It's my favorite movie image of 2021: Frances McDormand stands on a distant cliff, viewed from below, with a storm-clouded sky behind her and wind blowing her long hair back, so it's parallel to the ground beneath her.
That stylized moment comes from "The Tragedy of Macbeth," which has hundreds of them. Working without brother Ethan and with someone else's dialogue for the first time (the original script from William Shakespeare is thoughtfully pared back), St. Louis Park native Joel Coen counters by creating what may be the year's most visually distinctive movie.
Shot by cinematographer Bruno Delbonnel in black and white on studio sets that are ostentatiously fake, "Tragedy" resembles the "Macbeth" that silent film pioneer F.W. Murnau ("Sunrise") might have made back in the 1920s if he had access to sound. It even has the almost-square frame that silents used.
Trees, hills, a castle — everything appears to have been re-created in a studio, with moody, expressionistic lighting adding to the unreality. And the interiors, with long tunnels, winding passages, high ceilings, towering staircases and cold, white walls, make it look like Mr. and Mrs. Macbeth live in the Walker Art Center.
The idea seems to be not to fight against the theatricality of Shakespeare's language but to accentuate it. There's no pretense that we're watching anything other than a play, no tension created by material that can seem awkward in the usual realistic medium of film, and that encourages us to go with the flow of this story of an ambitious Scottish general and his wife, whose bloody power play backfires big-time.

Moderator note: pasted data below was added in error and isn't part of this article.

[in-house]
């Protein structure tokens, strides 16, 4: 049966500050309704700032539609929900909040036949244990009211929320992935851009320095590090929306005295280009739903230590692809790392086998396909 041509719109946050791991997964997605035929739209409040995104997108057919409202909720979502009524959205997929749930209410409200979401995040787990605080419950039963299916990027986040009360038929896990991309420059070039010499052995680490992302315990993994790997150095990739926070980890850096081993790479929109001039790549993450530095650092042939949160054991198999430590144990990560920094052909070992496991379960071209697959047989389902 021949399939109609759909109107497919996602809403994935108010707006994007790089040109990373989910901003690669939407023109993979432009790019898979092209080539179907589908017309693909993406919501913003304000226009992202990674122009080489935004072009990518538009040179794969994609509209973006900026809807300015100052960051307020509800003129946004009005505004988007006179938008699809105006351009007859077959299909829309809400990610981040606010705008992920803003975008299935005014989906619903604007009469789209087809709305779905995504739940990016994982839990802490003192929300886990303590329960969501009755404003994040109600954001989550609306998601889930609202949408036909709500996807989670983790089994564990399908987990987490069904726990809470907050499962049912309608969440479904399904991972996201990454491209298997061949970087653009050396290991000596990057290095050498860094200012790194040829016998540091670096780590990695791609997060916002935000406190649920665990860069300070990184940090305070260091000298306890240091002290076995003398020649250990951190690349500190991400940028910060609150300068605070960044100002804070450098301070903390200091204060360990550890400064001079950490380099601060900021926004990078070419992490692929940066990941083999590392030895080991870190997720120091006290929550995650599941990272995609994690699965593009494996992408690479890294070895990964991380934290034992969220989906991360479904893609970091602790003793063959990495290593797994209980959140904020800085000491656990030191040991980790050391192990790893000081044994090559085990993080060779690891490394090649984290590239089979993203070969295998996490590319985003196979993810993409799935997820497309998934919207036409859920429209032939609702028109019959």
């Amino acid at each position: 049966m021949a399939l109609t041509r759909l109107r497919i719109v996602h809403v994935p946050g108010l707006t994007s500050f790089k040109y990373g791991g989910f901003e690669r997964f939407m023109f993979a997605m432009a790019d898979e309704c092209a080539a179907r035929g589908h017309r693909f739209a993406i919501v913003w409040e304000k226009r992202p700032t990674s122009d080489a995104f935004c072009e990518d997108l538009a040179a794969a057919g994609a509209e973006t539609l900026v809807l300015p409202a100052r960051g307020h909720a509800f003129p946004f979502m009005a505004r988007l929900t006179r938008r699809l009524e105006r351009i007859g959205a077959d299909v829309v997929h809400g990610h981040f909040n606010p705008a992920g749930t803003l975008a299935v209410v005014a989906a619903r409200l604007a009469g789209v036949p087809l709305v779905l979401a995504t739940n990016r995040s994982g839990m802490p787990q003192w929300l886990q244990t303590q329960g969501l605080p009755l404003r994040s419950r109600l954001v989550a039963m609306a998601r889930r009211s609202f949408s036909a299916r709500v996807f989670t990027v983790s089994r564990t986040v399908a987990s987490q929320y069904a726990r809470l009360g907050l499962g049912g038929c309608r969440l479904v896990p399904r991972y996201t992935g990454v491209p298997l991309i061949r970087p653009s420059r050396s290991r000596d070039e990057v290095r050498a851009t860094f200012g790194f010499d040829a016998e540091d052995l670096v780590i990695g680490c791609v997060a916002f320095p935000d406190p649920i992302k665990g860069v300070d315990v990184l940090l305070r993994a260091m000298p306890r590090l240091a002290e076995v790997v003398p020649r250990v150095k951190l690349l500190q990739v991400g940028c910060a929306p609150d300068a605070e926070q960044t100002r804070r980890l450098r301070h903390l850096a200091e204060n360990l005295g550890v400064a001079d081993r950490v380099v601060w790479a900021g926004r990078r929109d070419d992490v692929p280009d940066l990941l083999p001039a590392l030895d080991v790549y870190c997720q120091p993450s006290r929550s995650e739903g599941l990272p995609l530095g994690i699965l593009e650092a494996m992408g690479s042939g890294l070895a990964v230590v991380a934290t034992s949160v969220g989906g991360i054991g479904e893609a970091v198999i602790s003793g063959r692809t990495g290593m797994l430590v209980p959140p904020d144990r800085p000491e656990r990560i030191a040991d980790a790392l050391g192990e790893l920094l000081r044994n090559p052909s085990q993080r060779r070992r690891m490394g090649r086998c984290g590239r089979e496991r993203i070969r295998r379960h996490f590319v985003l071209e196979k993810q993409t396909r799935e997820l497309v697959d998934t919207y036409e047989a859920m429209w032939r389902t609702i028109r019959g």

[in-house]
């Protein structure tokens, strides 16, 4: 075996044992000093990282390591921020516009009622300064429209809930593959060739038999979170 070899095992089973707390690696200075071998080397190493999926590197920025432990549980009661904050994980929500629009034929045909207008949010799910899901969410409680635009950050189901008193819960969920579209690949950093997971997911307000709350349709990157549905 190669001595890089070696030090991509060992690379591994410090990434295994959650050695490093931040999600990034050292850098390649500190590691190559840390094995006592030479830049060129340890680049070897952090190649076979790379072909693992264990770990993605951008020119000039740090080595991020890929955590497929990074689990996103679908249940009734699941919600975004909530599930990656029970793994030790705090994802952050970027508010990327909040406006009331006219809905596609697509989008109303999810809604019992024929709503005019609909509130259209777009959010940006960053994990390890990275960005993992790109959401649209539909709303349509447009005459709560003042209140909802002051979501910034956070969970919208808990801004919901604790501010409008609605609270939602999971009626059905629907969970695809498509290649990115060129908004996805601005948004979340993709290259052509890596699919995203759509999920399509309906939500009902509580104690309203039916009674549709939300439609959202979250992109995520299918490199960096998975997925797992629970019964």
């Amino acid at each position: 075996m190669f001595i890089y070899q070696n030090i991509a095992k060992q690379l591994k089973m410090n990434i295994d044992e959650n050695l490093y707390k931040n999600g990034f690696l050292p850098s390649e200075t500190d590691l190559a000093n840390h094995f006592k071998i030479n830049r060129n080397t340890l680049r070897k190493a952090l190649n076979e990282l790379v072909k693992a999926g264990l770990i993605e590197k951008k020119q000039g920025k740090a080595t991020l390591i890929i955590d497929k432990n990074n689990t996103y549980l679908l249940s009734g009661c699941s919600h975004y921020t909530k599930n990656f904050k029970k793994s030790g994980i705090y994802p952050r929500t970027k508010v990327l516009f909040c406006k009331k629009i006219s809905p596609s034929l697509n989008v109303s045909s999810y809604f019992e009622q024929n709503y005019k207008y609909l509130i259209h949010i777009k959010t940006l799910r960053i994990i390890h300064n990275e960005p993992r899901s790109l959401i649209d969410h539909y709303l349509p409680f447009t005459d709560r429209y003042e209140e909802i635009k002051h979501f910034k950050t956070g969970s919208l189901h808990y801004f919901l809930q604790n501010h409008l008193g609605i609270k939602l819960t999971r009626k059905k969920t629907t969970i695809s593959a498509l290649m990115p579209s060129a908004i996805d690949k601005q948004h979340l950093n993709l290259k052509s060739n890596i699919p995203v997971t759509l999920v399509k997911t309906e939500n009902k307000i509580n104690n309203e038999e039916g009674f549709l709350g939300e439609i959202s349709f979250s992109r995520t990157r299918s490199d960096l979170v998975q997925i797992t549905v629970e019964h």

I love the clarity and simplicity with which McDormand — whose training was in theater and who still does it often — tackles Shakespeare's language. This "Tragedy" is set in the past but McDormand's modern approach reminds us that political scheming knows no era. She's well-matched with Denzel Washington.
Washington's Macbeth isn't the dastardly villain we sometimes see in "Macbeths" but a weary man whose time seems to have run out, which makes him susceptible to the ambitions of his still ferocious wife. Even during Macbeth's brief moments of triumph, there is something defeated in Washington's eyes, as if he already knows what's to come. It also could be because of the "double, double, toil and trouble" Three Witches, who warned him and who are played by terrifying scene-stealer Kathryn Hunter.
The witches are associated with crows, which recur throughout the "Tragedy," including the opening image and the stunning final one. They may represent death, evil or fate. They constantly fly overhead and even into Macbeth's home, probably to tell him — as the title tells us — "Dude, this whole thing was over before it even began."
'The Tragedy of Macbeth'
***1/2 out of 4 stars
Rated: R for violence.
Where: Area theaters. On Apple TV Plus Jan. 14.